Paths for freedom and progress
The Geographic limit for human life
NOTICE ARCHIVE - 18/11/2019

The total surface area of Earth is about 510 million km2. Of this, 70.8%,[12] or 361.13 million km2 is below sea level and covered by ocean water. The remaining 29.2%, or 148.94 million km2, not covered by water has terrain that varies greatly from place to place and consists of mountains, deserts, plains, plateaus, and other landforms. If all of Earth's crustal surface were at the same elevation as a smooth sphere, the depth of the resulting world ocean would be 2.7 to 2.8 km. The volume of the oceans reach an estimated volume of 1.332 billion km3. About 97.5% of the water is saline; the remaining 2.5% is fresh water. Most fresh water, about 68.7%, is present as ice in ice caps and glaciers.


It is estimated that one-eighth of Earth's surface is suitable for humans to live on – three-quarters of Earth's surface is covered by oceans, leaving one-quarter as land. Half of that land area is desert (14%), high mountains (27%), or other unsuitable terrains. Less than 75 million km2, is suited for human living.

When 7,5 billion of people will share this area, everyone will theoretically have 10.000 m2. If, or, when the population reach 75 billion heads, the crowded output is 1000 m2 per capita.

100 humans / km² gives every person a space of 1 ha = 10.000 m², could be a square of 100 x 100 m². Today, 2019, this population density is achieved by Spain, France, Turkey and Austria. For Portugal, Poland, Thailand, China, Uganda, Nigeria, Switzerland, the available habitable space is about 7.000 m² to 8.000 m².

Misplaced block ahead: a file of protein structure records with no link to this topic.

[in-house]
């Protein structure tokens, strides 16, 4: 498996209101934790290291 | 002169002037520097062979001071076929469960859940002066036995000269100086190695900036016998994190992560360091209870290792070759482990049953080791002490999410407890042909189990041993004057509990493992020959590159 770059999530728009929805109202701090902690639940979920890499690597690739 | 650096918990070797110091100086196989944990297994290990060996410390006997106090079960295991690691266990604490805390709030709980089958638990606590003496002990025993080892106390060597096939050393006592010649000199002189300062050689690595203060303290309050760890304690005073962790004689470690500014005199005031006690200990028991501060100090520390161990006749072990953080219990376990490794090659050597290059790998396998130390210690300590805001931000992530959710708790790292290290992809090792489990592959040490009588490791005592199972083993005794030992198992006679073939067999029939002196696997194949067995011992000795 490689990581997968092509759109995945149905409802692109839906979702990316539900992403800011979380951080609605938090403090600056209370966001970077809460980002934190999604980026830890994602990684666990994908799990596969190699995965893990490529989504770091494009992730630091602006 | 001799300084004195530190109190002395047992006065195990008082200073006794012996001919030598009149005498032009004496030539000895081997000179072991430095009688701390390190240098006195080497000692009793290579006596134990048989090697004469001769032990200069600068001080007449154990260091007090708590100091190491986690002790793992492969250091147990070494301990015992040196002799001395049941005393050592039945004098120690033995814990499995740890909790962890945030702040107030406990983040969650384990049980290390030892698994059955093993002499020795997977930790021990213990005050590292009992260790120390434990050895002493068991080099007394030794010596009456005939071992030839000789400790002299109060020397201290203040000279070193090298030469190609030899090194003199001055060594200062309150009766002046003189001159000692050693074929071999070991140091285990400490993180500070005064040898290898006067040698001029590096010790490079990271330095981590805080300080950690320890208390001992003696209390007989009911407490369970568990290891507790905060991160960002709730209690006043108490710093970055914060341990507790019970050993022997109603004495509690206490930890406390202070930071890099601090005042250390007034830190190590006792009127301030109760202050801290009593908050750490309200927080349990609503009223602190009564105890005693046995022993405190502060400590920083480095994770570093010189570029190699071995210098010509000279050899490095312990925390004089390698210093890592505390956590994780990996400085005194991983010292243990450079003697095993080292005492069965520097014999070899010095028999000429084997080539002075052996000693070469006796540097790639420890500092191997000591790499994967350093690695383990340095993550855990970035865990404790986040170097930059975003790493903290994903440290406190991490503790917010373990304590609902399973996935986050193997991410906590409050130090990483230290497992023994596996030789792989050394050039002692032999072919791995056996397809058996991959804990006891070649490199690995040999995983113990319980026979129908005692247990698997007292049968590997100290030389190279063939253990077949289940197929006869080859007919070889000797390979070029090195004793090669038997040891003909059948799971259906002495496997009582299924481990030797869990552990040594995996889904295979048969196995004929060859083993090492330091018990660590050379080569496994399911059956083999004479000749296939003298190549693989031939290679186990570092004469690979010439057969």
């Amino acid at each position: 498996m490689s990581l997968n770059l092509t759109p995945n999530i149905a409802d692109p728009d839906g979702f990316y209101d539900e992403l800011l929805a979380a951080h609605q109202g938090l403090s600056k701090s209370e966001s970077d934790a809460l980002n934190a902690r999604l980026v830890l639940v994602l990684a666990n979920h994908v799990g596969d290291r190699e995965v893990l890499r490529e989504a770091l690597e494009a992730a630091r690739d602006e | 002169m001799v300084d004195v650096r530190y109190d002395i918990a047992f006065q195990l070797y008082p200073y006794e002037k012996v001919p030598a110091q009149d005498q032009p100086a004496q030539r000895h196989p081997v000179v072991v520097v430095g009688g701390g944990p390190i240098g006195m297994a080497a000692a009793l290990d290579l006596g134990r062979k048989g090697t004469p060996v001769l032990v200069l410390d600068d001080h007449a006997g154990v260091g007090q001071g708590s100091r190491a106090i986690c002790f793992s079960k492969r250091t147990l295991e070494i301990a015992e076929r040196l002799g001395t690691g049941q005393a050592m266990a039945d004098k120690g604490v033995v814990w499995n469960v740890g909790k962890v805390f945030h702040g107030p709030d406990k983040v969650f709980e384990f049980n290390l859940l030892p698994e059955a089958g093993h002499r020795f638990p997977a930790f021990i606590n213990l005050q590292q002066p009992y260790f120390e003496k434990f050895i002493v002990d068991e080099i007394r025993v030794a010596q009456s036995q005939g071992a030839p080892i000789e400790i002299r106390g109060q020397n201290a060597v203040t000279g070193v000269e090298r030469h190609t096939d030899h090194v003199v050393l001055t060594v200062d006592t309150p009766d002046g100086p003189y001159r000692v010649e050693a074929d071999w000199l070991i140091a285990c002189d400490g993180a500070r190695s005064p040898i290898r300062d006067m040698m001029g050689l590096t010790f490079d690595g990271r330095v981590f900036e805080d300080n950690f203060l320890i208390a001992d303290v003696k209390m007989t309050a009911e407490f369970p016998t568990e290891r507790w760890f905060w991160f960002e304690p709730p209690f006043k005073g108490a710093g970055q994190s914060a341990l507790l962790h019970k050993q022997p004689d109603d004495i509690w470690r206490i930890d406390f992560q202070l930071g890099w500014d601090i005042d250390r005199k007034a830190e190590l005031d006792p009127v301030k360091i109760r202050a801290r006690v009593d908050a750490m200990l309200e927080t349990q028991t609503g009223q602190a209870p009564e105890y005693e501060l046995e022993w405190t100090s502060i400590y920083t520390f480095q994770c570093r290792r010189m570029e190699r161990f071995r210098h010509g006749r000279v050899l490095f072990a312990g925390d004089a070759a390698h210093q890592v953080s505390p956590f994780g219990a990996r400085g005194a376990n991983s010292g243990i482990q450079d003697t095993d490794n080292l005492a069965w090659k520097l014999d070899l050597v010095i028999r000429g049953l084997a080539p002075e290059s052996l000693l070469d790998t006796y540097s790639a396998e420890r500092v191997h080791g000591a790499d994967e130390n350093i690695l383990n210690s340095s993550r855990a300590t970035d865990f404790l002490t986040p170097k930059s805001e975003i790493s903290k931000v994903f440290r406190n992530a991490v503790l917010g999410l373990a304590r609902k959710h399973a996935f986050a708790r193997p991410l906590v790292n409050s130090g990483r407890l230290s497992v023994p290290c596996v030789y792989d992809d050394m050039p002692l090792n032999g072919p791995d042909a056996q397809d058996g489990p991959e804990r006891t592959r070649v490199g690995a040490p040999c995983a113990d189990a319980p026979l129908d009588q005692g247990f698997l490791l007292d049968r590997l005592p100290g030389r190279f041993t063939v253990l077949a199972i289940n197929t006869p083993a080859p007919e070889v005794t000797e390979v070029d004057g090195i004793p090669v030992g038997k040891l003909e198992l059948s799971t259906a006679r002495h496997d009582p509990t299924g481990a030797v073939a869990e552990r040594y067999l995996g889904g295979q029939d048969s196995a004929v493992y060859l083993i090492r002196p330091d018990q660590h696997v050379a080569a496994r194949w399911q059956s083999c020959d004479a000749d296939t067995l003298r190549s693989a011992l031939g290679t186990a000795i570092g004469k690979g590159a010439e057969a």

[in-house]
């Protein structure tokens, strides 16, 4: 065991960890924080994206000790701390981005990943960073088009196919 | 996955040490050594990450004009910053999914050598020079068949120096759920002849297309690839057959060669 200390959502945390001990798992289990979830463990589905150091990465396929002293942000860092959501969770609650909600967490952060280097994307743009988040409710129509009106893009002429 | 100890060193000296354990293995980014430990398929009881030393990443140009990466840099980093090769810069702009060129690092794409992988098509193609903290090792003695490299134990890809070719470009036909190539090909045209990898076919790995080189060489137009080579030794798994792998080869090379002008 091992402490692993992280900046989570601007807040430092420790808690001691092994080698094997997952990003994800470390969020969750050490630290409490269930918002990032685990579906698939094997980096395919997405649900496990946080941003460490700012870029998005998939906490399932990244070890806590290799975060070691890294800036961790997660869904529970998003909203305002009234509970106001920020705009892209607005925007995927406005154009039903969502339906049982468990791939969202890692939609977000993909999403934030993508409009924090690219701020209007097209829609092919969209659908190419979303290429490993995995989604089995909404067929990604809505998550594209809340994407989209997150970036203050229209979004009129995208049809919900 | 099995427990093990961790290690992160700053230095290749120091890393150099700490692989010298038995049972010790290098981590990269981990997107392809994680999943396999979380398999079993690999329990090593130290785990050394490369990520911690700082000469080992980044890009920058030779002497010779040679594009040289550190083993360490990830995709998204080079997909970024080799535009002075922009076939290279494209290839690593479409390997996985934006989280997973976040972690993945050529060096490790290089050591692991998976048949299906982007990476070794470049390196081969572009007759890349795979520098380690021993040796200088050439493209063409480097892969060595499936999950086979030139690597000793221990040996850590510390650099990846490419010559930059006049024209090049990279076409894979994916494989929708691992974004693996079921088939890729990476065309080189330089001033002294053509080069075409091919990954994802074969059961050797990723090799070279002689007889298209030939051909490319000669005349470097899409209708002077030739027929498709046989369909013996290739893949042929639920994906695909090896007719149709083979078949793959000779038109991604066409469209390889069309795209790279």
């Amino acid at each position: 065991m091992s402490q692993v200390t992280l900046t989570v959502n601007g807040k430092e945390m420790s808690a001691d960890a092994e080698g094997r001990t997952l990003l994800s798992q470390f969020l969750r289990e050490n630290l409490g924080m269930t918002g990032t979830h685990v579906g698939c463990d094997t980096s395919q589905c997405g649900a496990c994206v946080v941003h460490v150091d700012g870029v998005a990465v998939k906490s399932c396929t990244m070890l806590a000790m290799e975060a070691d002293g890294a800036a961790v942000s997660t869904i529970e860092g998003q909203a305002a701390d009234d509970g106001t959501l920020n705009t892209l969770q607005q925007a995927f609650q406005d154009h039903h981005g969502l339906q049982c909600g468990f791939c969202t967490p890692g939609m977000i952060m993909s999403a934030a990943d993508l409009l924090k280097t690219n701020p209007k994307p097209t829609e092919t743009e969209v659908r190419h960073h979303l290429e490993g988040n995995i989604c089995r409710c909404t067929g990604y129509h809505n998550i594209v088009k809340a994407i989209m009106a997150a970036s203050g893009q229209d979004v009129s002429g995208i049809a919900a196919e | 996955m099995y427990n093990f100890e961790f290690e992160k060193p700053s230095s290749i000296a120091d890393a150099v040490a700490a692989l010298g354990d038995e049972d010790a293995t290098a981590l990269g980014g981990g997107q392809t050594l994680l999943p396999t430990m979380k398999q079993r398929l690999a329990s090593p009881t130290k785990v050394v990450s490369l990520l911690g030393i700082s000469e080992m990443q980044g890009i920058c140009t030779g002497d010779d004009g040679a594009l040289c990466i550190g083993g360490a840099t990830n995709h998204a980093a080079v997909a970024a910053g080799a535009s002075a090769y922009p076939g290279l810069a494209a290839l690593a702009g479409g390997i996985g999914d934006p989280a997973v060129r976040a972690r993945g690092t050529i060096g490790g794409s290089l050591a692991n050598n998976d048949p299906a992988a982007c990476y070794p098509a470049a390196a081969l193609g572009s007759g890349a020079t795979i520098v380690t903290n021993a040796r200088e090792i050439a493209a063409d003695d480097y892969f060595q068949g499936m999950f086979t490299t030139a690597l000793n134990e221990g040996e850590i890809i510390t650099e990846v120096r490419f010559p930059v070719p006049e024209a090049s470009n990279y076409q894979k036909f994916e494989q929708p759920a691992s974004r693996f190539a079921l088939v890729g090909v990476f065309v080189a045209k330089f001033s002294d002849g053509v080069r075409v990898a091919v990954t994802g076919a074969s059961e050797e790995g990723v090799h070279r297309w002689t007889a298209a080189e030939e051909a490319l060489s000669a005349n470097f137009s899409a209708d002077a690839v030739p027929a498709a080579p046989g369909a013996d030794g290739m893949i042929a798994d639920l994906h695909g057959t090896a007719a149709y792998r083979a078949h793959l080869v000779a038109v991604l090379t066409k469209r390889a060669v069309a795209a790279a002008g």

Some countries have today the crowded number of 100 humans / km², a number which gives every person a space of 1.000 m². The most of them are small, citystates, like Singapore and Monaco, or islands like Malta and Maldives. But one of these  real overpopulated countries is Bangladesh.
Countries like Taiwan, South Corea and Libanon have more than 500 humans per km², that is real overpopulated too. In Europe, Netherlands has more than 400 people per km², so every Dutch have 2.500 m².

In very approximative terms, the less habituated areas follows two axis one around the Polar Circle in the Norther hemisphere, on other going in South West – North East direction. Two clusters concentrate people, the West Europe-North Central America and the Far East Asia.

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